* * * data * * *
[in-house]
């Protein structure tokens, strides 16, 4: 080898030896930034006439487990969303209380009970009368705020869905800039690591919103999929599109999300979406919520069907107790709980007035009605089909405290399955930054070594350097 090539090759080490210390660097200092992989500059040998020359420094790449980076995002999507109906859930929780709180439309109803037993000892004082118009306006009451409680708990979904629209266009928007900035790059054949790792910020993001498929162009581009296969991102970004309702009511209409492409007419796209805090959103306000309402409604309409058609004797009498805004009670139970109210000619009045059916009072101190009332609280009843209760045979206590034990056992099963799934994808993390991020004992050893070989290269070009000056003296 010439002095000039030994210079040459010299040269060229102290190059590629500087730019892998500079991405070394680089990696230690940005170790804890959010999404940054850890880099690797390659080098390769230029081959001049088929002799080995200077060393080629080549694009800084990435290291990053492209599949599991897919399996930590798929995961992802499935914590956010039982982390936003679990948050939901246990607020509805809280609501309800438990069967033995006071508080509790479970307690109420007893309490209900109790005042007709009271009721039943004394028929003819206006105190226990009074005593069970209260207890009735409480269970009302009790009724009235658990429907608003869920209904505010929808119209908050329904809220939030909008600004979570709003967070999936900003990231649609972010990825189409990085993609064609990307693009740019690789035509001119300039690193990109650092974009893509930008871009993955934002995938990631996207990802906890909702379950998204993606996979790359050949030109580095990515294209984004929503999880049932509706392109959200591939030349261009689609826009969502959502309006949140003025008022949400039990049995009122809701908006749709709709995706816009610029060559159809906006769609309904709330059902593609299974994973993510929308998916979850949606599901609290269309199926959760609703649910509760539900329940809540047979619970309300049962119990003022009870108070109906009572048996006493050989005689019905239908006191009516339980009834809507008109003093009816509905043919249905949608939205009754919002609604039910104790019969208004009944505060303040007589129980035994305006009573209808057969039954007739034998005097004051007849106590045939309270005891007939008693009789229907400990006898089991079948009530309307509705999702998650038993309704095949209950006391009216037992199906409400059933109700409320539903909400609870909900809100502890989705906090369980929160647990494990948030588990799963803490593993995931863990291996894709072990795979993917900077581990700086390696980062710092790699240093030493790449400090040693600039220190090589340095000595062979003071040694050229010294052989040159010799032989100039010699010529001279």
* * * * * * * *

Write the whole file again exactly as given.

[in-house]
């Protein structure tokens, strides 16, 4: 080898030896930034006439487990969303209380009970009368705020869905800039690591919103999929599109999300979406919520069907107790709980007035009605089909405290399955930054070594350097 090539090759080490210390660097200092992989500059040998020359420094790449980076995002999507109906859930929780709180439309109803037993000892004082118009306006009451409680708990979904629209266009928007900035790059054949790792910020993001498929162009581009296969991102970004309702009511209409492409007419796209805090959103306000309402409604309409058609004797009498805004009670139970109210000619009045059916009072101190009332609280009843209760045979206590034990056992099963799934994808993390991020004992050893070989290269070009000056003296 010439002095000039030994210079040459010299040269060229102290190059590629500087730019892998500079991405070394680089990696230690940005170790804890959010999404940054850890880099690797390659080098390769230029081959001049088929002799080995200077060393080629080549694009800084990435290291990053492209599949599991897919399996930590798929995961992802499935914590956010039982982390936003679990948050939901246990607020509805809280609501309800438990069967033995006071508080509790479970307690109420007893309490209900109790005042007709009271009721039943004394028929003819206006105190226990009074005593069970209260207890009735409480269970009302009790009724009235658990429907608003869920209904505010929808119209908050329904809220939030909008600004979570709003967070999936900003990231649609972010990825189409990085993609064609990307693009740019690789035509001119300039690193990109650092974009893509930008871009993955934002995938990631996207990802906890909702379950998204993606996979790359050949030109580095990515294209984004929503999880049932509706392109959200591939030349261009689609826009969502959502309006949140003025008022949400039990049995009122809701908006749709709709995706816009610029060559159809906006769609309904709330059902593609299974994973993510929308998916979850949606599901609290269309199926959760609703649910509760539900329940809540047979619970309300049962119990003022009870108070109906009572048996006493050989005689019905239908006191009516339980009834809507008109003093009816509905043919249905949608939205009754919002609604039910104790019969208004009944505060303040007589129980035994305006009573209808057969039954007739034998005097004051007849106590045939309270005891007939008693009789229907400990006898089991079948009530309307509705999702998650038993309704095949209950006391009216037992199906409400059933109700409320539903909400609870909900809100502890989705906090369980929160647990494990948030588990799963803490593993995931863990291996894709072990795979993917900077581990700086390696980062710092790699240093030493790449400090040693600039220190090589340095000595062979003071040694050229010294052989040159010799032989100039010699010529001279």